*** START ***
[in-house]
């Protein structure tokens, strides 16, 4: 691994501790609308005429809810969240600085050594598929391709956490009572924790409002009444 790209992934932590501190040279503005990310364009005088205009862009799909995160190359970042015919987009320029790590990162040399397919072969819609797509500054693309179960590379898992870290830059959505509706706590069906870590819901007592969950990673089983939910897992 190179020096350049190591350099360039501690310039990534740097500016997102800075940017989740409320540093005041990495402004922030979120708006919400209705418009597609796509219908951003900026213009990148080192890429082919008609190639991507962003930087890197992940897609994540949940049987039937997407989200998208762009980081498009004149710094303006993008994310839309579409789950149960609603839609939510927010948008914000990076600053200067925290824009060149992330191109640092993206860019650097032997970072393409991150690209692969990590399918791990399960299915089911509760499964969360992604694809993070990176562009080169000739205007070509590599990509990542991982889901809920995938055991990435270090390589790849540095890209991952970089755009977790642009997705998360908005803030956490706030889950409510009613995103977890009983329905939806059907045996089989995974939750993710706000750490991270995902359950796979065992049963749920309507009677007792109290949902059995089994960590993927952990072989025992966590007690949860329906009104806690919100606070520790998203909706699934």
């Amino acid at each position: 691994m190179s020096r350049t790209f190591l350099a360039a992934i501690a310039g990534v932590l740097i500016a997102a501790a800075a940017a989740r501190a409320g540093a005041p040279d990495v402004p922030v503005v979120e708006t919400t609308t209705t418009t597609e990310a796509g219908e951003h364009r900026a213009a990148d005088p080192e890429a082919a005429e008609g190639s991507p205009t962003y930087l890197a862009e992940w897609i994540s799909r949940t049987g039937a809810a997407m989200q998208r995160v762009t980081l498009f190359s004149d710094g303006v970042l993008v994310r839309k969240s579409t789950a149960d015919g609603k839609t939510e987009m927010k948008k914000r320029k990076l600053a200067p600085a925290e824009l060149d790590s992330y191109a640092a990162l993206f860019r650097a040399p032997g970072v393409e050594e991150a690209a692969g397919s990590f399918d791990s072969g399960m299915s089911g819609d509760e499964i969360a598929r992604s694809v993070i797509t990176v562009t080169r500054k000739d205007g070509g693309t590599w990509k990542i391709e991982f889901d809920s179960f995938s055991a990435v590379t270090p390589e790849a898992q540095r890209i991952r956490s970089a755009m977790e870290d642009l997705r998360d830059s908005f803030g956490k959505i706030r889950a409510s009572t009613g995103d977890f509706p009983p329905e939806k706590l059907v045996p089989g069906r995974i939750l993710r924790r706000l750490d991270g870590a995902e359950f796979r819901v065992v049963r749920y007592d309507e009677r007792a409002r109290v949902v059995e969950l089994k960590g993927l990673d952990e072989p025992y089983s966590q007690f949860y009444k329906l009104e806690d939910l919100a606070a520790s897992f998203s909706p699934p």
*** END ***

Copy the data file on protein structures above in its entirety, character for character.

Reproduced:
[in-house]
């Protein structure tokens, strides 16, 4: 691994501790609308005429809810969240600085050594598929391709956490009572924790409002009444 790209992934932590501190040279503005990310364009005088205009862009799909995160190359970042015919987009320029790590990162040399397919072969819609797509500054693309179960590379898992870290830059959505509706706590069906870590819901007592969950990673089983939910897992 190179020096350049190591350099360039501690310039990534740097500016997102800075940017989740409320540093005041990495402004922030979120708006919400209705418009597609796509219908951003900026213009990148080192890429082919008609190639991507962003930087890197992940897609994540949940049987039937997407989200998208762009980081498009004149710094303006993008994310839309579409789950149960609603839609939510927010948008914000990076600053200067925290824009060149992330191109640092993206860019650097032997970072393409991150690209692969990590399918791990399960299915089911509760499964969360992604694809993070990176562009080169000739205007070509590599990509990542991982889901809920995938055991990435270090390589790849540095890209991952970089755009977790642009997705998360908005803030956490706030889950409510009613995103977890009983329905939806059907045996089989995974939750993710706000750490991270995902359950796979065992049963749920309507009677007792109290949902059995089994960590993927952990072989025992966590007690949860329906009104806690919100606070520790998203909706699934």
């Amino acid at each position: 691994m190179s020096r350049t790209f190591l350099a360039a992934i501690a310039g990534v932590l740097i500016a997102a501790a800075a940017a989740r501190a409320g540093a005041p040279d990495v402004p922030v503005v979120e708006t919400t609308t209705t418009t597609e990310a796509g219908e951003h364009r900026a213009a990148d005088p080192e890429a082919a005429e008609g190639s991507p205009t962003y930087l890197a862009e992940w897609i994540s799909r949940t049987g039937a809810a997407m989200q998208r995160v762009t980081l498009f190359s004149d710094g303006v970042l993008v994310r839309k969240s579409t789950a149960d015919g609603k839609t939510e987009m927010k948008k914000r320029k990076l600053a200067p600085a925290e824009l060149d790590s992330y191109a640092a990162l993206f860019r650097a040399p032997g970072v393409e050594e991150a690209a692969g397919s990590f399918d791990s072969g399960m299915s089911g819609d509760e499964i969360a598929r992604s694809v993070i797509t990176v562009t080169r500054k000739d205007g070509g693309t590599w990509k990542i391709e991982f889901d809920s179960f995938s055991a990435v590379t270090p390589e790849a898992q540095r890209i991952r956490s970089a755009m977790e870290d642009l997705r998360d830059s908005f803030g956490k959505i706030r889950a409510s009572t009613g995103d977890f509706p009983p329905e939806k706590l059907v045996p089989g069906r995974i939750l993710r924790r706000l750490d991270g870590a995902e359950f796979r819901v065992v049963r749920y007592d309507e009677r007792a409002r109290v949902v059995e969950l089994k960590g993927l990673d952990e072989p025992y089983s966590q007690f949860y009444k329906l009104e806690d939910l919100a606070a520790s897992f998203s909706p699934p």